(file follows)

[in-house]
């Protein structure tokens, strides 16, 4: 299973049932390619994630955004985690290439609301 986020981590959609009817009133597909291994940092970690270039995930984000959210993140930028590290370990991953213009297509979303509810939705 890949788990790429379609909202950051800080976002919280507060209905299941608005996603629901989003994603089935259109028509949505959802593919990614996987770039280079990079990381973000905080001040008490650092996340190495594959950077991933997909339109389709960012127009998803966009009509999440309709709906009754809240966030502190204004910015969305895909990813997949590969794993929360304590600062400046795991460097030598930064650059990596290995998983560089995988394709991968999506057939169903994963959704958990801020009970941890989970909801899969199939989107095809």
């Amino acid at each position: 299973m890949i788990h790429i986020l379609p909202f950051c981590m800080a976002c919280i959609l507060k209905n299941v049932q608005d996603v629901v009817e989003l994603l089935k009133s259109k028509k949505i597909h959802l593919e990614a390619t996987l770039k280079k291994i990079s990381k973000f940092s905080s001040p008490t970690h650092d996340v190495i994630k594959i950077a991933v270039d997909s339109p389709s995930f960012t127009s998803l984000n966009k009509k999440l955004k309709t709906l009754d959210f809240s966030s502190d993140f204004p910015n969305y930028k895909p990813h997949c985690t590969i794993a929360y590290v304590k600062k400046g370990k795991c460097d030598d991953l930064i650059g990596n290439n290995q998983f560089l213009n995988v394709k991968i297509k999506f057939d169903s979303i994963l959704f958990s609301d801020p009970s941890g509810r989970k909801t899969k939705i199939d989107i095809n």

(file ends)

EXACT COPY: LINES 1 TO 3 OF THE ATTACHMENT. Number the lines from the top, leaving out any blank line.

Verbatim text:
[in-house]
């Protein structure tokens, strides 16, 4: 299973049932390619994630955004985690290439609301 986020981590959609009817009133597909291994940092970690270039995930984000959210993140930028590290370990991953213009297509979303509810939705 890949788990790429379609909202950051800080976002919280507060209905299941608005996603629901989003994603089935259109028509949505959802593919990614996987770039280079990079990381973000905080001040008490650092996340190495594959950077991933997909339109389709960012127009998803966009009509999440309709709906009754809240966030502190204004910015969305895909990813997949590969794993929360304590600062400046795991460097030598930064650059990596290995998983560089995988394709991968999506057939169903994963959704958990801020009970941890989970909801899969199939989107095809």
């Amino acid at each position: 299973m890949i788990h790429i986020l379609p909202f950051c981590m800080a976002c919280i959609l507060k209905n299941v049932q608005d996603v629901v009817e989003l994603l089935k009133s259109k028509k949505i597909h959802l593919e990614a390619t996987l770039k280079k291994i990079s990381k973000f940092s905080s001040p008490t970690h650092d996340v190495i994630k594959i950077a991933v270039d997909s339109p389709s995930f960012t127009s998803l984000n966009k009509k999440l955004k309709t709906l009754d959210f809240s966030s502190d993140f204004p910015n969305y930028k895909p990813h997949c985690t590969i794993a929360y590290v304590k600062k400046g370990k795991c460097d030598d991953l930064i650059g990596n290439n290995q998983f560089l213009n995988v394709k991968i297509k999506f057939d169903s979303i994963l959704f958990s609301d801020p009970s941890g509810r989970k909801t899969k939705i199939d989107i095809n």